Margaret Scavotto (email@example.com) is President, Management Performance Associates in St. Louis, MO.
This article is not about Lori Loughlin, nor is it about Felicity Huffman. Our purpose is to learn from the compliance shortcomings and corrective actions of the universities involved in the college admissions scandal. Many have asserted that fault should be assigned to the institutions that participated in the scandal. My position is that these schools should also receive credit for their solutions to this problem, and healthcare providers could learn from these solutions.
A scandal brings change
Stanford; University of California, Los Angeles; University of Southern California; Yale; and other elite universities occupied the headlines for months when the Department of Justice (DOJ) indicted 52 individuals, including 32 parents (some celebrities), coaches, and test proctors in a college admissions fraud scheme that shook America’s faith in the admissions process: Operation Varsity Blues (OVB).
The parents are accused of paying standardized-test officials to secure extended testing time or having a third party take the test or correct their child’s test answers. Parents are also accused of bribing university athletic coaches and administrators to portray their children as athletic recruits, often with falsified applications using “Photoshop and stuff,” often when their children did not even play the sport at issue. Sentences are still being issued for those who pleaded guilty, but so far, they range from one day to six months’ incarceration, plus supervised release, fines, and community service.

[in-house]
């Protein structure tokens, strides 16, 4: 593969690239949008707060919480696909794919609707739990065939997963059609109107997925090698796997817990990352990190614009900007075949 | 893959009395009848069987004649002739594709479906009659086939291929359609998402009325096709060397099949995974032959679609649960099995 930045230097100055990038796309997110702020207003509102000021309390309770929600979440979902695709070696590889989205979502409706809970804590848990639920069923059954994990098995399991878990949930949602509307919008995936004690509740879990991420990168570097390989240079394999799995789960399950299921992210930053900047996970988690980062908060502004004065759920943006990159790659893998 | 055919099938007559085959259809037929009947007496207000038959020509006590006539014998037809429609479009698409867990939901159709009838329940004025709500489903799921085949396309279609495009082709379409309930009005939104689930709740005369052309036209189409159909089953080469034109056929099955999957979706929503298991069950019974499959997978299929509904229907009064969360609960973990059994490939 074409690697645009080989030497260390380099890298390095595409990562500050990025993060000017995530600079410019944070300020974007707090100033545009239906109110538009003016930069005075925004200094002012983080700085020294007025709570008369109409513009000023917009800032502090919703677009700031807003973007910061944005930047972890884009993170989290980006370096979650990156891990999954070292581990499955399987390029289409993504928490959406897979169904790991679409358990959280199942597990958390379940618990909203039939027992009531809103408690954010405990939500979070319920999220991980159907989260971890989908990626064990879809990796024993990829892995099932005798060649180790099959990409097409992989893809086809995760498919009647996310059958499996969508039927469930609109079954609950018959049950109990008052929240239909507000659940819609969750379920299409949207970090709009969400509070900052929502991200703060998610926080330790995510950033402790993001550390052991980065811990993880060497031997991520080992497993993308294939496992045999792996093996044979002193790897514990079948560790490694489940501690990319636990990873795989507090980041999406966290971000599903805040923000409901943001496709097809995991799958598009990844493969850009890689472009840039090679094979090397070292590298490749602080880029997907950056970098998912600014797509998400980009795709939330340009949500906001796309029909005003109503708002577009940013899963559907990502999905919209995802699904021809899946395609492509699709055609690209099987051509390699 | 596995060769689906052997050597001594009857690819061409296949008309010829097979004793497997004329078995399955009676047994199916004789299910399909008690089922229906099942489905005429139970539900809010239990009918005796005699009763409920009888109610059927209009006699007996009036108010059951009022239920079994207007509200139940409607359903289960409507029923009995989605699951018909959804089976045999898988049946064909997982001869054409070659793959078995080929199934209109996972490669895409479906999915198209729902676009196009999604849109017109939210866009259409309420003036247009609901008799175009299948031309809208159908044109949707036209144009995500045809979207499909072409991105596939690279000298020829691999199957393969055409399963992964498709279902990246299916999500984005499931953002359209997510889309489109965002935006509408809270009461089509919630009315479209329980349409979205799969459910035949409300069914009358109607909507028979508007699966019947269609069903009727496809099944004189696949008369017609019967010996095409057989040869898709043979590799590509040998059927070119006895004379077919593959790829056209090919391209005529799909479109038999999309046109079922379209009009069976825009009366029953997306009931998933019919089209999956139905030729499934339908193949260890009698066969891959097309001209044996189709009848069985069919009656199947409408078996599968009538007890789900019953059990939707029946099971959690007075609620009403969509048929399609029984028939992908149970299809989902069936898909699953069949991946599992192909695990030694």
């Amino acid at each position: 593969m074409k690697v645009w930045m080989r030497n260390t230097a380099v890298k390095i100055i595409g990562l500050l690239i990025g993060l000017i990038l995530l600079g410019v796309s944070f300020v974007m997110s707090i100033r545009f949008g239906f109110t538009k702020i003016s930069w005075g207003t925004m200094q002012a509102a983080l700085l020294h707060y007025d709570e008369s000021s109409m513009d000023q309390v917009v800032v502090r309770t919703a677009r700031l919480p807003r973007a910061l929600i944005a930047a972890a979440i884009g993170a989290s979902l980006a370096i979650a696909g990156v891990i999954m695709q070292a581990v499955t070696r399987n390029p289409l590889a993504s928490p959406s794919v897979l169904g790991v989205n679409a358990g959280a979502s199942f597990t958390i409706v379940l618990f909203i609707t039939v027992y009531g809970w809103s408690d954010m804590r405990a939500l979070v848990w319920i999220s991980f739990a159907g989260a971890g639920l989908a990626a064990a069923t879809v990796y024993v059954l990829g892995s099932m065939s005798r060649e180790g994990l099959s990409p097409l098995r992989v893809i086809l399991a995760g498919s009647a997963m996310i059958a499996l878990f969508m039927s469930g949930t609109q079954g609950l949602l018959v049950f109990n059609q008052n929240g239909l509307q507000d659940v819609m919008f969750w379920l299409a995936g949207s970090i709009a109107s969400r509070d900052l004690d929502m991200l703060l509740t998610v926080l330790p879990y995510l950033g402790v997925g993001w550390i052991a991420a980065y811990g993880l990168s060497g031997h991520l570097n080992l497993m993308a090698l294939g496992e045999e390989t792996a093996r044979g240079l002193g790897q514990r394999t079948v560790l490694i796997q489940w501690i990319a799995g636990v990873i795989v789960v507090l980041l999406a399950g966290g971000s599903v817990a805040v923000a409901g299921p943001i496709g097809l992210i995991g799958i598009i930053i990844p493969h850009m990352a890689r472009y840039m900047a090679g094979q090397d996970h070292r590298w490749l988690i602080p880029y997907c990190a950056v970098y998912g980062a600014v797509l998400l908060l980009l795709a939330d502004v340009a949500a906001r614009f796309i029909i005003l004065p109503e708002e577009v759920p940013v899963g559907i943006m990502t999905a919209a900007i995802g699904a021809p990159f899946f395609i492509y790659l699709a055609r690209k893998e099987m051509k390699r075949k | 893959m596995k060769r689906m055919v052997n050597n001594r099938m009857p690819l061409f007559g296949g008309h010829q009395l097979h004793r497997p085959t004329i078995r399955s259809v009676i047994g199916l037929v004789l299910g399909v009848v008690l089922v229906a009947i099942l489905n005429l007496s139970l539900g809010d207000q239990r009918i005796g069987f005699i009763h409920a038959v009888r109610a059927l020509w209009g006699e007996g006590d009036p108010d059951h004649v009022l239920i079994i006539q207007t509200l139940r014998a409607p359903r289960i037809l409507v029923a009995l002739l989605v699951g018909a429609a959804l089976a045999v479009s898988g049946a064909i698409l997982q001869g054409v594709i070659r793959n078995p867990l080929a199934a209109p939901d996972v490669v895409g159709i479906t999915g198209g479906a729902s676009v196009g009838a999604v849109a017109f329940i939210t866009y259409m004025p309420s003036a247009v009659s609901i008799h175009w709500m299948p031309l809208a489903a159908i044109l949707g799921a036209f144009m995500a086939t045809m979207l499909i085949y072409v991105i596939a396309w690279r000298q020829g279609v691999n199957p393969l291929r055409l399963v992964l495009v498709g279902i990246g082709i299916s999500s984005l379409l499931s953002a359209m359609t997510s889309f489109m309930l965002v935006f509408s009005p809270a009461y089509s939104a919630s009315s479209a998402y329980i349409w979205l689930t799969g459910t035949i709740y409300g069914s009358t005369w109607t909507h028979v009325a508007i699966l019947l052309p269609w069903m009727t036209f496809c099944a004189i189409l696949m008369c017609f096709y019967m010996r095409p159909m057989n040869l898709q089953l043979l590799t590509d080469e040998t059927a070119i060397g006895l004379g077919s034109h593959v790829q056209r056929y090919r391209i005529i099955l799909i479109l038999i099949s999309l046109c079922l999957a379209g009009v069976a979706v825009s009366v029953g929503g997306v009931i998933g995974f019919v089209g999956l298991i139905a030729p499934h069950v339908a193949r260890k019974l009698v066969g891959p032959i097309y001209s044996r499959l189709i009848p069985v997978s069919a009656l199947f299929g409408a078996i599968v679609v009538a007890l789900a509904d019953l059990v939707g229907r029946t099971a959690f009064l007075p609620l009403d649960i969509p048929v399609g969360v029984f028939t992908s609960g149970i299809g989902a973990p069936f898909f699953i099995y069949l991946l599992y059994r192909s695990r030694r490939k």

For example, Elizabeth and Manuel Henriquez paid a $400,000 bribe to enroll their daughter at Georgetown as a tennis recruit, plus additional funds to manipulate standardized tests. This scheme involved Rick Singer, a college admissions “consultant” who drafted a fabricated tennis profile for the Henriquezes’ daughter. The daughter’s application also included false statistics, such as a “Top 50” ranking in the United States Tennis Association (USTA) Junior Girls Tennis for her sophomore through senior years. In fact, this applicant did not play a single USTA high school tournament and ranked 207th in the Northern California under-12 girls’ division.
The Henriquezes’ daughter was admitted to Georgetown, and her parents pleaded guilty to conspiracy to commit mail fraud and wire fraud, honest services mail and wire fraud, and conspiracy to commit money laundering.
In a twist that hits home for the healthcare industry, nursing home mogul Philip Esformes was recently sentenced to 20 years in prison for his role in a $1.3 billion healthcare fraud scheme. Esformes used $300,000 of the proceeds from the fraud scheme to bribe the University of Pennsylvania basketball coach to admit Esformes’s son as a basketball recruit. Esformes’s son, despite never having played basketball at Penn, was admitted to and graduated from Wharton.
The universities took actions in response to this scandal to prevent similar fraudulent activity and public relations fallout. When their approaches are looked at collectively, a trend emerges: The schools took steps to implement a compliance program structure in the form of policies, documentation, controls, and audits.